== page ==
Club Lighthouse will publish my debut novel, Spellbound by Sibella, as an e-book. But how does one organise a book launch for its release without hard copy? If you have any ideas please respond on my website or e-mail me at email@example.com. For the record, the novel deals with the turbulent liaison between Sir Harry Lynch-Blosse of Balla, Co Mayo and Sibella Cottle, a woman with spellbinding powers reputedly wrought by witchcraft. Scheduled for release this autumn, the novel is based on real events in late 18th century Ireland. For me, it is a dream come through.
My draft novel Spellbound by Sibella has been chosen as a finalist in the recent William Faulkner Novel Competition 2012, http://www.wordsandmusic.org/2012%20Winners_Finalists.html
Paul McNulty writes historical novels based on real events in 18th century Ireland. After a career in food engineering at University College Dublin, he studied ‘The genealogy of the Anglo-Norman Lynches who settled in Galway.’ The discovery of forgotten Irish stories inspired him to write a debut novel, Spellbound by Sibella based in County Mayo. Critiques from a writer’s group, The Corner Table, guide his writing.
Paul lives in Dublin with his wife, Treasa Ni Chonaola. They have three children, Dara, Nora and Meabh, and a grandchild, Lily Marie. He derives inspiration from the wild splendour of Connemara.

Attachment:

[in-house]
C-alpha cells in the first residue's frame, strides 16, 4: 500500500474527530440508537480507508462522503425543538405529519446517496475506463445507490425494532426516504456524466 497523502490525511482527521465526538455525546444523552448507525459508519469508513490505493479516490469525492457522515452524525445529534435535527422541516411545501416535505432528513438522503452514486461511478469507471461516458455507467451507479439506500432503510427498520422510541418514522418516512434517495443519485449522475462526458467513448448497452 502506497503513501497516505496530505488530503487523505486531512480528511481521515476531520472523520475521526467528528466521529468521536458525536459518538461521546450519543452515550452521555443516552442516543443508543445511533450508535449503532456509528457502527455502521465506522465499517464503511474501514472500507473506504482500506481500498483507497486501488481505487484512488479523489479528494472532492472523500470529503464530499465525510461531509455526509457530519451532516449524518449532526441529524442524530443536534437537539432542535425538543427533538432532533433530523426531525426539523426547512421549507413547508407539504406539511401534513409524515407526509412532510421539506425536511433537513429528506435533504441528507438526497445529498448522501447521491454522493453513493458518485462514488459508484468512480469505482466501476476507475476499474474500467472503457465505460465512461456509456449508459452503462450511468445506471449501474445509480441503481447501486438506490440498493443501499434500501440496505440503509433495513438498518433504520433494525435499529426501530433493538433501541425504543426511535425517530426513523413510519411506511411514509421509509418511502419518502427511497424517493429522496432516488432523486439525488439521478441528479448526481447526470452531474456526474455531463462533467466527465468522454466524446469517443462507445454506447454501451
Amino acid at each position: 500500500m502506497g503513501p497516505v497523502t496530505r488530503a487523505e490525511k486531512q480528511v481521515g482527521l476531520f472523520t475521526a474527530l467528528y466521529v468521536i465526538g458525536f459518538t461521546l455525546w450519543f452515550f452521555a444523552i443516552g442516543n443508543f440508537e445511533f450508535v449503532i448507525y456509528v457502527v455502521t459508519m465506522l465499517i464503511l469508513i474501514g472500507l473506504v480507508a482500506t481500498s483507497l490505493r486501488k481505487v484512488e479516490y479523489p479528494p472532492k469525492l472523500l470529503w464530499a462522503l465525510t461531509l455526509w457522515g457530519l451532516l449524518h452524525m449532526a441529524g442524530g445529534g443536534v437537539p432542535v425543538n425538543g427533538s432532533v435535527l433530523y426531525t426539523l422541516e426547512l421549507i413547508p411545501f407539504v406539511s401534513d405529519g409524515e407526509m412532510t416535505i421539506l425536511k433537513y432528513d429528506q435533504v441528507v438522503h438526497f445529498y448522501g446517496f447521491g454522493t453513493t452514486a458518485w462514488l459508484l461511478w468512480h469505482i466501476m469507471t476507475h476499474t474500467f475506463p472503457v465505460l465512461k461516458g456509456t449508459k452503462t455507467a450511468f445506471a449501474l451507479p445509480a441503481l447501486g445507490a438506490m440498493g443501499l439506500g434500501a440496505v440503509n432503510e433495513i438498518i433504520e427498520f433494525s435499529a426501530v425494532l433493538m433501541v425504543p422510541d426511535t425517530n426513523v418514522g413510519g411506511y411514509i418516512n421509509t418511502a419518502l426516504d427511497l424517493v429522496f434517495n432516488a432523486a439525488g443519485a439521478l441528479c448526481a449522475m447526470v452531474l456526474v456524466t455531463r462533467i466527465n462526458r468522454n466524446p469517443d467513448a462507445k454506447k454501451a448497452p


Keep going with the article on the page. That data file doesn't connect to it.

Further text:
The reputed spellbinding of Sir Harry Lynch-Blosse of Balla, County Mayo by his mistress, Sibella Cottle has been described by Matthew Archdeacon. Miss Cottle used the spancel, a powerful love-charm to spellbind Harry circa 1780. Judy Holian, a reputed witch prepared the spancel using skin from the exhumed corpse of a young girl according to T H Nally.
Caesar Otway confirmed the use of the spancel to spellbind men through research in Belmullet, County Mayo. He found that three local girls made matches above their station when using a spancel cut from the corpse of a Trappist monk. Protestant girls ‘of a better sort’ also used a practice that may have originated in 16th century England.
Lady Wilde tells the story of ‘The Fatal Love-Charm’ in which a servant girl of modest looks spellbound her widowed master using a spancel. Exactly one year and a day after her marriage, the spancel was accidentally burnt in her wardrobe. The spell was broken. The master now hated her. Despised and isolated, she died half-mad before the year was out, a conclusion drawn by T H Nally for the fate of Sibella Cottle in his 1916 drama The Spancel of Death.